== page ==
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Esophageal Cancer

Medically reviewed by Last updated on Feb 5, 2024.

What is Esophageal Cancer?

Harvard Health Publishing

Esophageal cancer is the abnormal growth of cells in the esophagus. The esophagus is the tube that carries food and liquid to your stomach.

There are two types of esophageal cancer:

Risk Factors

No one knows for sure what causes esophageal cancer. However, the most significant risk factors include the following:

Other risk factors include the following:


At first, esophageal cancer may not cause any symptoms. But as it progresses, it may cause

Other conditions can cause these symptoms. But if you have any of them, see your doctor.


Your doctor will examine you and review your medical history. He or she probably will order chest x-rays and other diagnostic tests, too. These may include the following:

People with esophageal squamous cell carcinoma have a higher risk of mouth, throat, lung, and stomach cancer. That's why you may also have tests with endoscopes inside the throat and lungs, as well as chest x-rays and CT scans.

Expected Duration

Esophageal cancer will continue to grow until it is treated. It can spread to almost any part of the body. The chance of survival increases greatly if the disease is detected early.


While some risk factors for esophageal cancer can't be avoided, you can lower your risk of the disease:


After the cancer has been diagnosed, your doctor will determine how far it has advanced and assign it a "stage." The stages run from 0 to IV; the higher the stage, the further the cancer has spread. For example, in stage 0, the cancer is confined to the lining of the esophagus. In stage I, the cancer has not invaded the outer muscle layer of the esophagus.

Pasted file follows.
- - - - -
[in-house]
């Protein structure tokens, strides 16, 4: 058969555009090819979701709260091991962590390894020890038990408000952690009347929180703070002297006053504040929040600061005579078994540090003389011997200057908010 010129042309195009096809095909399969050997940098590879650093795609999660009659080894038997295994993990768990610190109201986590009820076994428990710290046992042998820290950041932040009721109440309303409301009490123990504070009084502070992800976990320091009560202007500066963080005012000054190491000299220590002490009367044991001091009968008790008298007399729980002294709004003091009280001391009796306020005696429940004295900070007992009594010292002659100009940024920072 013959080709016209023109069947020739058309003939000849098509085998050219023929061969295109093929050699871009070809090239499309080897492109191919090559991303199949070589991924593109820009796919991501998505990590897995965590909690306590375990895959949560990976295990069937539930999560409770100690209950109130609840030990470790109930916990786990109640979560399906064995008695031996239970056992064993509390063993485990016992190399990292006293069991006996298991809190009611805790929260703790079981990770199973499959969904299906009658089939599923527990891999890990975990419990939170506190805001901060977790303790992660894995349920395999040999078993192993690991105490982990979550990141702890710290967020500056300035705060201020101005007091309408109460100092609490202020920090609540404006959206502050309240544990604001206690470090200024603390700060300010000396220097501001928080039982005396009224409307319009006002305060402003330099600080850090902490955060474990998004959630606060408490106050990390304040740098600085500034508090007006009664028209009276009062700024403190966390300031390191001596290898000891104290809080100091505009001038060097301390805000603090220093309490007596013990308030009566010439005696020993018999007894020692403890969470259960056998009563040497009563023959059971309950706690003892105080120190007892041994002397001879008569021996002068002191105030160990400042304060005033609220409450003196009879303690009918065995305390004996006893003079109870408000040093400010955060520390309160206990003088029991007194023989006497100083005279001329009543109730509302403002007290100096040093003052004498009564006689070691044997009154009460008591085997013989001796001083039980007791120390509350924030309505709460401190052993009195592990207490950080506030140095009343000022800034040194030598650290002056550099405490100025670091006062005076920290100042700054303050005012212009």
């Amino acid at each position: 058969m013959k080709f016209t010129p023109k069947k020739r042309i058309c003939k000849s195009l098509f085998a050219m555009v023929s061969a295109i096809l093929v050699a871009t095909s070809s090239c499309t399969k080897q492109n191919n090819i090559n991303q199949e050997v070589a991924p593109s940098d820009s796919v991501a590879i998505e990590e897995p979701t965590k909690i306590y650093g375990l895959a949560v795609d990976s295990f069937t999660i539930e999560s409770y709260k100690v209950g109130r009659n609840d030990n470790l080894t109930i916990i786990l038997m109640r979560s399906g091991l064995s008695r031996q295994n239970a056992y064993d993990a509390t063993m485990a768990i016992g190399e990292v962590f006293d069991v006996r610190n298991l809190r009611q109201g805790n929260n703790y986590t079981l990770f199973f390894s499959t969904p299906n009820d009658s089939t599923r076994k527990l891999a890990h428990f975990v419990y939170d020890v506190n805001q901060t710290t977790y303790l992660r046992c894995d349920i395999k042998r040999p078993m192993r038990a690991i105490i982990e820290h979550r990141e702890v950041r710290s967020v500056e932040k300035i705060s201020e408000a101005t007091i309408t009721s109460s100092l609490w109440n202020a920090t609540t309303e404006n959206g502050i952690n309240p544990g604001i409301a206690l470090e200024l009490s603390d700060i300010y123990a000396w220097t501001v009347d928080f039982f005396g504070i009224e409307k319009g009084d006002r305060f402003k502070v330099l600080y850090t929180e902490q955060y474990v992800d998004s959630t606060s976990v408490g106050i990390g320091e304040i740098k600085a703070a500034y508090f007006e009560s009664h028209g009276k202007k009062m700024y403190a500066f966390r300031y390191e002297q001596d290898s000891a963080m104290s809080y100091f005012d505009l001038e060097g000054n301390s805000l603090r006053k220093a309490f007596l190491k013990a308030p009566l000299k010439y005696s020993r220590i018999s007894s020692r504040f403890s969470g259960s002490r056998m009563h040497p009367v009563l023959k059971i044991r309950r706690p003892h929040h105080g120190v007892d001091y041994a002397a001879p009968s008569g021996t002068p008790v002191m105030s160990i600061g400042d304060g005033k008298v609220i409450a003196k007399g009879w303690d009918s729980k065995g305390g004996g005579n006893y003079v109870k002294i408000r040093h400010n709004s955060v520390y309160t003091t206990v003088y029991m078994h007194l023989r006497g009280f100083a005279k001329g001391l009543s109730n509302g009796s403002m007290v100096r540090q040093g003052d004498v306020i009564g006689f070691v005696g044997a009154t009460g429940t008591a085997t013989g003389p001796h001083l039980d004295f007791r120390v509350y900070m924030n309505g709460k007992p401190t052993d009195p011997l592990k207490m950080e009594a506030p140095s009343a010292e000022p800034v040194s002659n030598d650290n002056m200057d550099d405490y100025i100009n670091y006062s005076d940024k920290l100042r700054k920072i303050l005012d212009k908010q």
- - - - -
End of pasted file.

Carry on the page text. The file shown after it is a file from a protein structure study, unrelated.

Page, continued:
Treatment for esophageal cancer depends on the size and location of the tumor, its stage, your symptoms, and your general health. Many different treatments and combinations of treatments may be used. The most common ones are surgery, chemotherapy, and radiation therapy.

Surgically removing the tumor and surrounding tissue offers the best chance of a cure. Usually, the surgeon opens the chest or abdomen. He or she then removes, through one or two incisions, all or part of the esophagus and the nearby lymph nodes. This helps keep the cancer from spreading.

Sometimes, the upper part of the stomach is removed, too. The surgeon then uses the rest of the stomach or part of the intestine to reconnect the digestive tract, so that you can swallow. This is very intensive surgery; some patients can't tolerate it.

The surgeon may be able to modify the procedure and use minimally invasive techniques in certain patients, such as those with other serious medical conditions. Instead of one or two larger incisions, the surgeon may make several smaller ones. This may decrease the risk of some complications. But a surgeon doing this procedure must be highly skilled.